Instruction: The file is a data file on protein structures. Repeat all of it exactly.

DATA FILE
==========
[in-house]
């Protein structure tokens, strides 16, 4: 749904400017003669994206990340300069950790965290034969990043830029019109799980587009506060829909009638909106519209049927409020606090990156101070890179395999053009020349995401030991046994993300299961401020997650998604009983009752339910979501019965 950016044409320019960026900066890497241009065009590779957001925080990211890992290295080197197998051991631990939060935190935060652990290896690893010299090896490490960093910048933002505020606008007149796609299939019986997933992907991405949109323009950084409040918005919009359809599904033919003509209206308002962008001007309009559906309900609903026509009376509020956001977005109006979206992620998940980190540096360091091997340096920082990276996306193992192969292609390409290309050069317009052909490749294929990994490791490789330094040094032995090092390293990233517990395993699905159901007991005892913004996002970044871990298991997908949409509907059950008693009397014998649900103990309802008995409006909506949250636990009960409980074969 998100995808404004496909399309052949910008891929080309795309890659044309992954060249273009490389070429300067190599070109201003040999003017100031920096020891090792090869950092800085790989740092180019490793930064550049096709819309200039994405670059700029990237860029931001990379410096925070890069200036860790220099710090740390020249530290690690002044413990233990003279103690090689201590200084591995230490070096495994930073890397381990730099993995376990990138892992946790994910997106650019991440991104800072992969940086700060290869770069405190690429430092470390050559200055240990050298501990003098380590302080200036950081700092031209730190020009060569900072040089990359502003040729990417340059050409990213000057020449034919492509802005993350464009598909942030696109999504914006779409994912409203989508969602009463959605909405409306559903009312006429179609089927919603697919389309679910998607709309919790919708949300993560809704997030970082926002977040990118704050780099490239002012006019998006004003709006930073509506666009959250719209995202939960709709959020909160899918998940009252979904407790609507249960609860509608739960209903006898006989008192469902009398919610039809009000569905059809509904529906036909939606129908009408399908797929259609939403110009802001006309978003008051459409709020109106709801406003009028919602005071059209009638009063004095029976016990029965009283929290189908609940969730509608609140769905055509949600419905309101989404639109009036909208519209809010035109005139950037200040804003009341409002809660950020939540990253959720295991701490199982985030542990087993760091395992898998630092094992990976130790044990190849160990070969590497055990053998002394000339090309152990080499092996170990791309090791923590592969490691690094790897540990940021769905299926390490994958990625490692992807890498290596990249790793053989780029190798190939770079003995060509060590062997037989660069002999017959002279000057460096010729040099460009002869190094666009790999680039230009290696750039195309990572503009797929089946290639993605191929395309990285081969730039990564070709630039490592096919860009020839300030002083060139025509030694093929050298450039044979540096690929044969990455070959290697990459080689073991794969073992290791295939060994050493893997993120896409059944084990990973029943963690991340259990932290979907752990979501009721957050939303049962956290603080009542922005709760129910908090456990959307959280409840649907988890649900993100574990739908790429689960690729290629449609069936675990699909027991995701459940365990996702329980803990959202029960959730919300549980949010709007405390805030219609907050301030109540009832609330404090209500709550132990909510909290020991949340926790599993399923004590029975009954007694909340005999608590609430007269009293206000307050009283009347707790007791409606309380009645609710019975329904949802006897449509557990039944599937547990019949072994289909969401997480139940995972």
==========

[in-house]
């Protein structure tokens, strides 16, 4: 749904400017003669994206990340300069950790965290034969990043830029019109799980587009506060829909009638909106519209049927409020606090990156101070890179395999053009020349995401030991046994993300299961401020997650998604009983009752339910979501019965 950016044409320019960026900066890497241009065009590779957001925080990211890992290295080197197998051991631990939060935190935060652990290896690893010299090896490490960093910048933002505020606008007149796609299939019986997933992907991405949109323009950084409040918005919009359809599904033919003509209206308002962008001007309009559906309900609903026509009376509020956001977005109006979206992620998940980190540096360091091997340096920082990276996306193992192969292609390409290309050069317009052909490749294929990994490791490789330094040094032995090092390293990233517990395993699905159901007991005892913004996002970044871990298991997908949409509907059950008693009397014998649900103990309802008995409006909506949250636990009960409980074969 998100995808404004496909399309052949910008891929080309795309890659044309992954060249273009490389070429300067190599070109201003040999003017100031920096020891090792090869950092800085790989740092180019490793930064550049096709819309200039994405670059700029990237860029931001990379410096925070890069200036860790220099710090740390020249530290690690002044413990233990003279103690090689201590200084591995230490070096495994930073890397381990730099993995376990990138892992946790994910997106650019991440991104800072992969940086700060290869770069405190690429430092470390050559200055240990050298501990003098380590302080200036950081700092031209730190020009060569900072040089990359502003040729990417340059050409990213000057020449034919492509802005993350464009598909942030696109999504914006779409994912409203989508969602009463959605909405409306559903009312006429179609089927919603697919389309679910998607709309919790919708949300993560809704997030970082926002977040990118704050780099490239002012006019998006004003709006930073509506666009959250719209995202939960709709959020909160899918998940009252979904407790609507249960609860509608739960209903006898006989008192469902009398919610039809009000569905059809509904529906036909939606129908009408399908797929259609939403110009802001006309978003008051459409709020109106709801406003009028919602005071059209009638009063004095029976016990029965009283929290189908609940969730509608609140769905055509949600419905309101989404639109009036909208519209809010035109005139950037200040804003009341409002809660950020939540990253959720295991701490199982985030542990087993760091395992898998630092094992990976130790044990190849160990070969590497055990053998002394000339090309152990080499092996170990791309090791923590592969490691690094790897540990940021769905299926390490994958990625490692992807890498290596990249790793053989780029190798190939770079003995060509060590062997037989660069002999017959002279000057460096010729040099460009002869190094666009790999680039230009290696750039195309990572503009797929089946290639993605191929395309990285081969730039990564070709630039490592096919860009020839300030002083060139025509030694093929050298450039044979540096690929044969990455070959290697990459080689073991794969073992290791295939060994050493893997993120896409059944084990990973029943963690991340259990932290979907752990979501009721957050939303049962956290603080009542922005709760129910908090456990959307959280409840649907988890649900993100574990739908790429689960690729290629449609069936675990699909027991995701459940365990996702329980803990959202029960959730919300549980949010709007405390805030219609907050301030109540009832609330404090209500709550132990909510909290020991949340926790599993399923004590029975009954007694909340005999608590609430007269009293206000307050009283009347707790007791409606309380009645609710019975329904949802006897449509557990039944599937547990019949072994289909969401997480139940995972």